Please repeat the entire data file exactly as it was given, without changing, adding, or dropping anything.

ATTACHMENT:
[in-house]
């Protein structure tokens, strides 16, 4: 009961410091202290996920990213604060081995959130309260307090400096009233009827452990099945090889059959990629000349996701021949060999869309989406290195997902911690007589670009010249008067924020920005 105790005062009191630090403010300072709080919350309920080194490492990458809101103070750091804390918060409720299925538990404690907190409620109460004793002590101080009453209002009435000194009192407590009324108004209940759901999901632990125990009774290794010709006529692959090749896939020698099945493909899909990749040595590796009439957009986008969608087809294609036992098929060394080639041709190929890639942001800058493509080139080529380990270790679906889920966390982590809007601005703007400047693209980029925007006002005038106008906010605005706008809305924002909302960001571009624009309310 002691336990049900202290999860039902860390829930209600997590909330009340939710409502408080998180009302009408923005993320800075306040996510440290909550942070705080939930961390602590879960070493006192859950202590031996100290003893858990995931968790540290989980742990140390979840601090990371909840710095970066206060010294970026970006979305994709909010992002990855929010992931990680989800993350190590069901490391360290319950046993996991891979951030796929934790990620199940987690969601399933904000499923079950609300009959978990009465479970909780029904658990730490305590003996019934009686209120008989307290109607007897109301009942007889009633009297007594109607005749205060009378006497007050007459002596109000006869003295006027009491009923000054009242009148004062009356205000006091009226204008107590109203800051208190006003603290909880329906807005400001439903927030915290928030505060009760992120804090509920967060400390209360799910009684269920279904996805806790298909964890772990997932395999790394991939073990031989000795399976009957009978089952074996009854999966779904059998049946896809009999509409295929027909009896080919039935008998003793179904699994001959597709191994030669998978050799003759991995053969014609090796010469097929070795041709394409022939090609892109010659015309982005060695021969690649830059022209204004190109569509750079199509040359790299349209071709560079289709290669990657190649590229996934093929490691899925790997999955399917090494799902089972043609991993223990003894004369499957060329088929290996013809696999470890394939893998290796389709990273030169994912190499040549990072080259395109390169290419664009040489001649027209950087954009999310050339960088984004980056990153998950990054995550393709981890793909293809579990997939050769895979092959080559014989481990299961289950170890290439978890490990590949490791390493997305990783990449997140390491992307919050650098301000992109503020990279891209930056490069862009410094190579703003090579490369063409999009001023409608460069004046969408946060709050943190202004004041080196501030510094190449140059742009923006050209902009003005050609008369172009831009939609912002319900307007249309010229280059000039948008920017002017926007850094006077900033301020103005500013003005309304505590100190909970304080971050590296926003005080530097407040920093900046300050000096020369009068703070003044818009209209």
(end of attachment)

[in-house]
């Protein structure tokens, strides 16, 4: 009961410091202290996920990213604060081995959130309260307090400096009233009827452990099945090889059959990629000349996701021949060999869309989406290195997902911690007589670009010249008067924020920005 105790005062009191630090403010300072709080919350309920080194490492990458809101103070750091804390918060409720299925538990404690907190409620109460004793002590101080009453209002009435000194009192407590009324108004209940759901999901632990125990009774290794010709006529692959090749896939020698099945493909899909990749040595590796009439957009986008969608087809294609036992098929060394080639041709190929890639942001800058493509080139080529380990270790679906889920966390982590809007601005703007400047693209980029925007006002005038106008906010605005706008809305924002909302960001571009624009309310 002691336990049900202290999860039902860390829930209600997590909330009340939710409502408080998180009302009408923005993320800075306040996510440290909550942070705080939930961390602590879960070493006192859950202590031996100290003893858990995931968790540290989980742990140390979840601090990371909840710095970066206060010294970026970006979305994709909010992002990855929010992931990680989800993350190590069901490391360290319950046993996991891979951030796929934790990620199940987690969601399933904000499923079950609300009959978990009465479970909780029904658990730490305590003996019934009686209120008989307290109607007897109301009942007889009633009297007594109607005749205060009378006497007050007459002596109000006869003295006027009491009923000054009242009148004062009356205000006091009226204008107590109203800051208190006003603290909880329906807005400001439903927030915290928030505060009760992120804090509920967060400390209360799910009684269920279904996805806790298909964890772990997932395999790394991939073990031989000795399976009957009978089952074996009854999966779904059998049946896809009999509409295929027909009896080919039935008998003793179904699994001959597709191994030669998978050799003759991995053969014609090796010469097929070795041709394409022939090609892109010659015309982005060695021969690649830059022209204004190109569509750079199509040359790299349209071709560079289709290669990657190649590229996934093929490691899925790997999955399917090494799902089972043609991993223990003894004369499957060329088929290996013809696999470890394939893998290796389709990273030169994912190499040549990072080259395109390169290419664009040489001649027209950087954009999310050339960088984004980056990153998950990054995550393709981890793909293809579990997939050769895979092959080559014989481990299961289950170890290439978890490990590949490791390493997305990783990449997140390491992307919050650098301000992109503020990279891209930056490069862009410094190579703003090579490369063409999009001023409608460069004046969408946060709050943190202004004041080196501030510094190449140059742009923006050209902009003005050609008369172009831009939609912002319900307007249309010229280059000039948008920017002017926007850094006077900033301020103005500013003005309304505590100190909970304080971050590296926003005080530097407040920093900046300050000096020369009068703070003044818009209209």